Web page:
Uterine transplant (UTx) has been proven as an innovative procedure to address absolute uterine infertility.1 Because UTx is transitioning from an “experimental procedure” to a clinical option, we can look back and see the many advancements that have driven the ethical, technical, and conceptual maturation of the field. This process has followed an evolution similar to that of solid-organ transplants (SOT): initial innovation, technical/pharmacologic development, establishment and broadening of donor and recipient pools, and finally standardization of practices aimed to transform the survival and quality of life of patients. However, there still exists many necessary further pursuits of growth, one of which being the monitoring and treatment of rejection.
Because the field of vascularized composite allograft has largely been informed by SOT past experiences, we again look to the innovation of this field for solutions. The early detection and treatment of rejection in any SOT/vascularized composite allograft is challenging. Histologic analysis of allograft biopsies is the standard and most accurate method; however, in some allografts, chemical biomarkers (ie, creatinine, liver enzymes, glucose, C-peptide) have been found to be useful in guiding when allograft biopsies should be performed. For UTx, there are currently no such chemical biomarkers, making cervical biopsies the only tools available in detection of rejections.2 Standard protocols include very frequent cervical biopsies at every 1 to 2 weeks after transplant and during pregnancy.1 The established recommendation has been to wait at least 1 year after transplant before attempting pregnancy; therefore, patient follow-up time, in which numerous cervical biopsies must be performed, is long.1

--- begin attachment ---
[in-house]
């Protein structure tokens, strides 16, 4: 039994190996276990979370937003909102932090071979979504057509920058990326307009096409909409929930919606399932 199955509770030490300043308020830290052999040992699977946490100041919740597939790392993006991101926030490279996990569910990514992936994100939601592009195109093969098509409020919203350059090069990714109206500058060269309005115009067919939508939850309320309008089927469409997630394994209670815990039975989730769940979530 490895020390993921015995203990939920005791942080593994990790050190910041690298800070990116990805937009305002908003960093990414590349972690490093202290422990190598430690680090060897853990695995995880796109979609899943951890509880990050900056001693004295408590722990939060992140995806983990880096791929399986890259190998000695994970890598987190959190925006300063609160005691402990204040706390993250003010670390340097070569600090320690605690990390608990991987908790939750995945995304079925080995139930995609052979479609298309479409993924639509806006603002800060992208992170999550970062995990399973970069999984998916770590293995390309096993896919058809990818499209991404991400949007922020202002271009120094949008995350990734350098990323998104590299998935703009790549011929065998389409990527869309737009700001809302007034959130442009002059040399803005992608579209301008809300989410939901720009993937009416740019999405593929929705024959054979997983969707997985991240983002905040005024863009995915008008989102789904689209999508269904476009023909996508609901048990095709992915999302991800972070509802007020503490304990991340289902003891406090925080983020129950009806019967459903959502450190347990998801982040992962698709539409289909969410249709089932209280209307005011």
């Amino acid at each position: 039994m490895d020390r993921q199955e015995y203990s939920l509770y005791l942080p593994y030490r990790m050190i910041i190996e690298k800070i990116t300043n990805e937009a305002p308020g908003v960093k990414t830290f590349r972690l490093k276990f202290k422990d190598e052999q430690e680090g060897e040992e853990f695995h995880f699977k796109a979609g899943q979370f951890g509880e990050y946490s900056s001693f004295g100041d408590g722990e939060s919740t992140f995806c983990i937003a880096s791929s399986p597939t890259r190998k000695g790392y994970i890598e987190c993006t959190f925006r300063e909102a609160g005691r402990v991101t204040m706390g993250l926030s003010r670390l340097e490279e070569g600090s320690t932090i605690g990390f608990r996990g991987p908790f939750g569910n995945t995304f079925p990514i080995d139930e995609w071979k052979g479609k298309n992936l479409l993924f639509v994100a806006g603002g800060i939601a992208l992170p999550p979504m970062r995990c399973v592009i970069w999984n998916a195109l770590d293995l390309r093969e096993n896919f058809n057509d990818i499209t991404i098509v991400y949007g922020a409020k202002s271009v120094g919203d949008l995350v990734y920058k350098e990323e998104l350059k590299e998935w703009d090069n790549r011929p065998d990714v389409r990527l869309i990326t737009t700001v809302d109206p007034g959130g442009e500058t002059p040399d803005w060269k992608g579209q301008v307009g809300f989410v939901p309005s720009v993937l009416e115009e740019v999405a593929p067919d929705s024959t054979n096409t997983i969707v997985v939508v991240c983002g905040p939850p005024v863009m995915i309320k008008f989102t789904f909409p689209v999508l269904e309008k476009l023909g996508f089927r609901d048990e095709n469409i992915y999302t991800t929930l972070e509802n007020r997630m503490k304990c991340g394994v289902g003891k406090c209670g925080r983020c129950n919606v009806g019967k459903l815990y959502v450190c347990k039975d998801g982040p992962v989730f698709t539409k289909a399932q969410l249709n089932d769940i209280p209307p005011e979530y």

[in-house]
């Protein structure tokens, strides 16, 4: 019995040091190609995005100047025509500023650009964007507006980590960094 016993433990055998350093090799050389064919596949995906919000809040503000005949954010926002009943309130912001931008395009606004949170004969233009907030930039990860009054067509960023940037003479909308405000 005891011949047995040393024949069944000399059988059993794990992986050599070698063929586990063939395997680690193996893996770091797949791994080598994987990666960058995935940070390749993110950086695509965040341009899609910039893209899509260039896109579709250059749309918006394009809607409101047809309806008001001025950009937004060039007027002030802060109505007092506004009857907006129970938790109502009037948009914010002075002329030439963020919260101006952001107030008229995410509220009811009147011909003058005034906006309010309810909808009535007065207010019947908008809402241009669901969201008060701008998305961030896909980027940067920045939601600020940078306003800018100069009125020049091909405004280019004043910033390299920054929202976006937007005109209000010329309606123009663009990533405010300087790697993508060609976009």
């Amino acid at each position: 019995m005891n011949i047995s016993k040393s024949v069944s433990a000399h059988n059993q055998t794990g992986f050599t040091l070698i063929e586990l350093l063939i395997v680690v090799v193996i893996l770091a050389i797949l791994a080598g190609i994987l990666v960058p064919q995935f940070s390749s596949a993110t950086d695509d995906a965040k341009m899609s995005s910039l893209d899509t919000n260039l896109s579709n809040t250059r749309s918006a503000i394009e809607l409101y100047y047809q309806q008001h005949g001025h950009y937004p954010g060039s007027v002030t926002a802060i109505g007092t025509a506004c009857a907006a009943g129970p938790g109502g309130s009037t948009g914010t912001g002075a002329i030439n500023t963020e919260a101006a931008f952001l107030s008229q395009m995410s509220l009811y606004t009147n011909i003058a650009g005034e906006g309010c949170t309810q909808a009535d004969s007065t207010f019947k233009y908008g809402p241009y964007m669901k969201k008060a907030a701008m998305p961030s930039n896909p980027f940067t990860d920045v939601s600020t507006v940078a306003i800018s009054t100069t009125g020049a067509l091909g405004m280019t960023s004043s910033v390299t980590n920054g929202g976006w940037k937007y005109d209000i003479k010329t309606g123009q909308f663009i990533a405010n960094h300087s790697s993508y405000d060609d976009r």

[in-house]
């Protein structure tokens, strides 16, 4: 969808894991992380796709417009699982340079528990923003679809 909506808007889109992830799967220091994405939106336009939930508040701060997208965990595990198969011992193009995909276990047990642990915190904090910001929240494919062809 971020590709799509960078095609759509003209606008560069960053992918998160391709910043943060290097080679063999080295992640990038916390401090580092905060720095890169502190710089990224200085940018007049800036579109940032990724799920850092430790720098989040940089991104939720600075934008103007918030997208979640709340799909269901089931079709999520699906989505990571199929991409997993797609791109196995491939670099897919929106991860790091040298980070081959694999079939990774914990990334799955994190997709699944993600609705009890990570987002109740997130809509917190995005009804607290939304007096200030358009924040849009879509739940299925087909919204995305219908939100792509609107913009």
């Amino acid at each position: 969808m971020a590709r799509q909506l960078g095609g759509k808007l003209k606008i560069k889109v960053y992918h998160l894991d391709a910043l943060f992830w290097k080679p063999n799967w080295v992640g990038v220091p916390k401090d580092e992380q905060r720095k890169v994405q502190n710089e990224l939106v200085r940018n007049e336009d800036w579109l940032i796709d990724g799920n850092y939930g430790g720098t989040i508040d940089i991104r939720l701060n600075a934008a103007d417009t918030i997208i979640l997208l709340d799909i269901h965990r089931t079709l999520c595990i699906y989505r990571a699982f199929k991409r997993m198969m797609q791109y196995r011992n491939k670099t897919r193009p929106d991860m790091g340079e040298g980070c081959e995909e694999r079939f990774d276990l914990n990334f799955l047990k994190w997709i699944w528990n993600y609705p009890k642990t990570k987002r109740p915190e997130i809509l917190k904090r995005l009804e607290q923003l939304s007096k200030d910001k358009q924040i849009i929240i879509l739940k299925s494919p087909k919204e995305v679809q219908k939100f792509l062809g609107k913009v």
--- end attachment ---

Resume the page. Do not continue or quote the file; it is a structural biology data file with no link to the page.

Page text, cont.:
Apart from the invasive nature of cervical biopsies, technical difficulties, especially in cases with vaginal stricture or neovagina, can increase the risk of infection in an immunocompromised individual, as well as can result in bleeding and cervical scarring/insufficiency. In pregnant patients, cervical biopsies may lead to fetal infection or even loss in extreme instances.
In recent years, clinical grade sequencing tools have been developed for quantifying donor driven cell-free-DNA (DDCF-DNA) assays to detect early and subclinical acute rejection episodes in kidney, heart, lung, and liver transplants.3-5 These tests measure single-nucleotide polymorphisms as a surrogate of DDCF-DNA in recipients, without separate donor/recipient genotyping. A rise in blood cell-free DNA in the recipient is used for transplant surveillance, early rejection detection, and differen-tiation from other malfunction etiologies (ie, acute tubular necrosis and infections).3-5 The DDCF-DNA assay involves a rapid blood test and may also be used to personalize titration of immunosuppression and monitor responses to rejection managements.
A noninvasive way to reliably predict rejection episodes in UTx is of utmost importance, with DDCF-DNA assays potentially offering a substitute or could be used in conjunction with the currently available rejection detection methods (ie, cervical biopsies). Although DDCF-DNA may have its own limitations, including inaccurate results following allograft biopsies (1 day), blood transfusion (30 days), and its use with multiorgan transplants and immediately after pregnancy,3,4 its use in other SOTs has shown a promising future and its potential application in UTx. This would require validation in future clinical studies.
Volume : 20
Issue : 4
Pages : 440 - 441
DOI : 10.6002/ect.2021.0237
From the 1Plastic and Reconstructive Surgery Department, Temple University Hospitals, Philadelphia, Pennsylvania; the 2Plastic and Reconstructive Surgery Department, Rush University Medical Center, Chicago, Illinois; the 3Annette C. and Harold C. Simmons Transplant Institute, Baylor University Medical Center, Dallas, Texas; and the 4Department of Obstetrics and Gynecology, Baylor University Medical Center, Dallas, Texas, USA
Acknowledgements: The authors have not received any funding or grants in support of the presented research or for the preparation of this work and have no declarations of potential conflicts of interest.
Corresponding author: Alireza Hamidian Jahromi, Department of Plastic and Reconstructive Surgery, 3401 N Broad Street, Philadelphia, PA 19103, USA